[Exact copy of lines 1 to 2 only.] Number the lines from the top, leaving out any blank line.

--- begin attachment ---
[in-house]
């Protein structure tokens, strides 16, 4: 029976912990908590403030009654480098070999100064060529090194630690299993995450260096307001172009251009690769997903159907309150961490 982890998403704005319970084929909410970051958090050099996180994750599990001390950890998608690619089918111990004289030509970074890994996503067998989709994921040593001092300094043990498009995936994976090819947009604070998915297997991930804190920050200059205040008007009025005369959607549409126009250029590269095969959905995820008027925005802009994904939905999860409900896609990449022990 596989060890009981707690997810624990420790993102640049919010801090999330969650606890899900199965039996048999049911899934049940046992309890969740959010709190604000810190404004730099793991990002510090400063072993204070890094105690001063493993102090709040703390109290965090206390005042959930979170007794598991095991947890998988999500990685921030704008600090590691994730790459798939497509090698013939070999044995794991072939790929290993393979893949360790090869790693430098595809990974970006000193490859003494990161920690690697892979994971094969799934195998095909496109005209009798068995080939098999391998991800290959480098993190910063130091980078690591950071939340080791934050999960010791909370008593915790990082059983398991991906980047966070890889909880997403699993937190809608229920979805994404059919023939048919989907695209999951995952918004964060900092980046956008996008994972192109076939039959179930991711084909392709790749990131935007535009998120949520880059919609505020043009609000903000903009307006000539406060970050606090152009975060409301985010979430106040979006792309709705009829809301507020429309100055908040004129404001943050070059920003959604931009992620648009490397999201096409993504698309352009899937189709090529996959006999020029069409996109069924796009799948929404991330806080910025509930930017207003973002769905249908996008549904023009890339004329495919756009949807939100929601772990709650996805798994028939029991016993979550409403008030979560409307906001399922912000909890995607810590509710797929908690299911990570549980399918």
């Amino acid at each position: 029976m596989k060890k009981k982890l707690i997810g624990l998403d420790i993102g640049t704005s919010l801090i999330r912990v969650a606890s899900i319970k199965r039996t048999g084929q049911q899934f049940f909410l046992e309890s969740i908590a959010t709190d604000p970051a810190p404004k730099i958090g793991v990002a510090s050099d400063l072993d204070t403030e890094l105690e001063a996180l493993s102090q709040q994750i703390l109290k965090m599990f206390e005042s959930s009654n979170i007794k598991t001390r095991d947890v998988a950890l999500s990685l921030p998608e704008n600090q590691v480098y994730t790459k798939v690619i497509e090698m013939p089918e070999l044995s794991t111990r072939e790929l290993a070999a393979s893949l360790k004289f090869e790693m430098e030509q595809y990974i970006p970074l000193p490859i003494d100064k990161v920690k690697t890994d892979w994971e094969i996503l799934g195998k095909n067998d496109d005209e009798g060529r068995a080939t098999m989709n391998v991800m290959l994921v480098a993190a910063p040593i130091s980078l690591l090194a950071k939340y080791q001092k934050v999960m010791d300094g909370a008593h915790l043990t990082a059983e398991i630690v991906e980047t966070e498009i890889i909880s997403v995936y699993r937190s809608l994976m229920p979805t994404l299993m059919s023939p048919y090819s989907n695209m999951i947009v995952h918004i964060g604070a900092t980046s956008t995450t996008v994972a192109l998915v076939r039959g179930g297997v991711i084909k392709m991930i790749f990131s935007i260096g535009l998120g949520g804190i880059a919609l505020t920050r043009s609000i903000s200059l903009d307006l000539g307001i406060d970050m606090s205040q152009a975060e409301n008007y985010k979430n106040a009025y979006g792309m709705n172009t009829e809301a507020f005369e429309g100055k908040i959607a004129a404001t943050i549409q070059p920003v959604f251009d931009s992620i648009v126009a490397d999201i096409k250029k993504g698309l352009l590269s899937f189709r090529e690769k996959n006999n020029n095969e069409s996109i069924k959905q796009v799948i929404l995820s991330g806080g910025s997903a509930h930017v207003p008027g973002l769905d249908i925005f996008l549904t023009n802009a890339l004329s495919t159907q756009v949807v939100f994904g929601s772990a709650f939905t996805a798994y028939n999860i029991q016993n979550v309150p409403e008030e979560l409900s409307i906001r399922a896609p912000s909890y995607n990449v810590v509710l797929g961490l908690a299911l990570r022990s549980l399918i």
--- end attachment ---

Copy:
[in-house]
């Protein structure tokens, strides 16, 4: 029976912990908590403030009654480098070999100064060529090194630690299993995450260096307001172009251009690769997903159907309150961490 982890998403704005319970084929909410970051958090050099996180994750599990001390950890998608690619089918111990004289030509970074890994996503067998989709994921040593001092300094043990498009995936994976090819947009604070998915297997991930804190920050200059205040008007009025005369959607549409126009250029590269095969959905995820008027925005802009994904939905999860409900896609990449022990 596989060890009981707690997810624990420790993102640049919010801090999330969650606890899900199965039996048999049911899934049940046992309890969740959010709190604000810190404004730099793991990002510090400063072993204070890094105690001063493993102090709040703390109290965090206390005042959930979170007794598991095991947890998988999500990685921030704008600090590691994730790459798939497509090698013939070999044995794991072939790929290993393979893949360790090869790693430098595809990974970006000193490859003494990161920690690697892979994971094969799934195998095909496109005209009798068995080939098999391998991800290959480098993190910063130091980078690591950071939340080791934050999960010791909370008593915790990082059983398991991906980047966070890889909880997403699993937190809608229920979805994404059919023939048919989907695209999951995952918004964060900092980046956008996008994972192109076939039959179930991711084909392709790749990131935007535009998120949520880059919609505020043009609000903000903009307006000539406060970050606090152009975060409301985010979430106040979006792309709705009829809301507020429309100055908040004129404001943050070059920003959604931009992620648009490397999201096409993504698309352009899937189709090529996959006999020029069409996109069924796009799948929404991330806080910025509930930017207003973002769905249908996008549904023009890339004329495919756009949807939100929601772990709650996805798994028939029991016993979550409403008030979560409307906001399922912000909890995607810590509710797929908690299911990570549980399918």